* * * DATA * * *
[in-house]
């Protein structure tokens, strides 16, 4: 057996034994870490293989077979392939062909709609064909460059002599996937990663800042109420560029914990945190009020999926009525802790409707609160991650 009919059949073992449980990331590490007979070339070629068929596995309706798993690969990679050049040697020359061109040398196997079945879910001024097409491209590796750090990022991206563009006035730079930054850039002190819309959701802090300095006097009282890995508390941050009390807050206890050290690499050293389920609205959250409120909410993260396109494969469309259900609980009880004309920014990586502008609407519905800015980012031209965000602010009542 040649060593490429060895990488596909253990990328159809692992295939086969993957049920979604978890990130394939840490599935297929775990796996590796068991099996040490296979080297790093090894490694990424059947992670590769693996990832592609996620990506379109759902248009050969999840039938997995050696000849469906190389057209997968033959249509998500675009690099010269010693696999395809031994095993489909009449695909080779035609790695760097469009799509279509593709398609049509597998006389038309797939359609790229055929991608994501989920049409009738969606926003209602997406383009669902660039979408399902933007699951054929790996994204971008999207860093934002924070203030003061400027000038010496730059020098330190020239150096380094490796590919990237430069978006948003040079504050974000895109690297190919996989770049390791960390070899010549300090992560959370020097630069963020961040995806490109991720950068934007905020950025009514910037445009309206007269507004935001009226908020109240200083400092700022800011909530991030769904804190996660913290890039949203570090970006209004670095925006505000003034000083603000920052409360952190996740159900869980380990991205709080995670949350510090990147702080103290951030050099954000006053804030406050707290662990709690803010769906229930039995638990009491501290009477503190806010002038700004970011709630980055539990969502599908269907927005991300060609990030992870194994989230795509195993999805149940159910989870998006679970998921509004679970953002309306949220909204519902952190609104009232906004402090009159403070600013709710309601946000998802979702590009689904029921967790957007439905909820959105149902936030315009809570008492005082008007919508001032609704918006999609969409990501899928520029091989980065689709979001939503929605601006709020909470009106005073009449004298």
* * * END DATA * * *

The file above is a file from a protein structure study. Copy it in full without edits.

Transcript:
[in-house]
């Protein structure tokens, strides 16, 4: 057996034994870490293989077979392939062909709609064909460059002599996937990663800042109420560029914990945190009020999926009525802790409707609160991650 009919059949073992449980990331590490007979070339070629068929596995309706798993690969990679050049040697020359061109040398196997079945879910001024097409491209590796750090990022991206563009006035730079930054850039002190819309959701802090300095006097009282890995508390941050009390807050206890050290690499050293389920609205959250409120909410993260396109494969469309259900609980009880004309920014990586502008609407519905800015980012031209965000602010009542 040649060593490429060895990488596909253990990328159809692992295939086969993957049920979604978890990130394939840490599935297929775990796996590796068991099996040490296979080297790093090894490694990424059947992670590769693996990832592609996620990506379109759902248009050969999840039938997995050696000849469906190389057209997968033959249509998500675009690099010269010693696999395809031994095993489909009449695909080779035609790695760097469009799509279509593709398609049509597998006389038309797939359609790229055929991608994501989920049409009738969606926003209602997406383009669902660039979408399902933007699951054929790996994204971008999207860093934002924070203030003061400027000038010496730059020098330190020239150096380094490796590919990237430069978006948003040079504050974000895109690297190919996989770049390791960390070899010549300090992560959370020097630069963020961040995806490109991720950068934007905020950025009514910037445009309206007269507004935001009226908020109240200083400092700022800011909530991030769904804190996660913290890039949203570090970006209004670095925006505000003034000083603000920052409360952190996740159900869980380990991205709080995670949350510090990147702080103290951030050099954000006053804030406050707290662990709690803010769906229930039995638990009491501290009477503190806010002038700004970011709630980055539990969502599908269907927005991300060609990030992870194994989230795509195993999805149940159910989870998006679970998921509004679970953002309306949220909204519902952190609104009232906004402090009159403070600013709710309601946000998802979702590009689904029921967790957007439905909820959105149902936030315009809570008492005082008007919508001032609704918006999609969409990501899928520029091989980065689709979001939503929605601006709020909470009106005073009449004298």